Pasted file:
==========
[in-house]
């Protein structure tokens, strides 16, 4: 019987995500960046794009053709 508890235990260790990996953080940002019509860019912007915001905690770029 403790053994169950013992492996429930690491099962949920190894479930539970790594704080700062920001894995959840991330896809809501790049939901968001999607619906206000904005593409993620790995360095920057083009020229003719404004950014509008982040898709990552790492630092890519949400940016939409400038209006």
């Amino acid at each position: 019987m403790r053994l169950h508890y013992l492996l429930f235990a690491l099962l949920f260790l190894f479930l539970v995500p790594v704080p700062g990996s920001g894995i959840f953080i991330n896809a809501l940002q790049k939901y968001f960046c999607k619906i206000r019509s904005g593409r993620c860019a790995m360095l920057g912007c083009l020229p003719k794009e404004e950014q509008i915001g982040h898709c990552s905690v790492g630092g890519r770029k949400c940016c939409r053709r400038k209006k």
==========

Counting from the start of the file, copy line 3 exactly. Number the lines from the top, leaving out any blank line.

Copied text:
């Amino acid at each position: 019987m403790r053994l169950h508890y013992l492996l429930f235990a690491l099962l949920f260790l190894f479930l539970v995500p790594v704080p700062g990996s920001g894995i959840f953080i991330n896809a809501l940002q790049k939901y968001f960046c999607k619906i206000r019509s904005g593409r993620c860019a790995m360095l920057g912007c083009l020229p003719k794009e404004e950014q509008i915001g982040h898709c990552s905690v790492g630092g890519r770029k949400c940016c939409r053709r400038k209006k």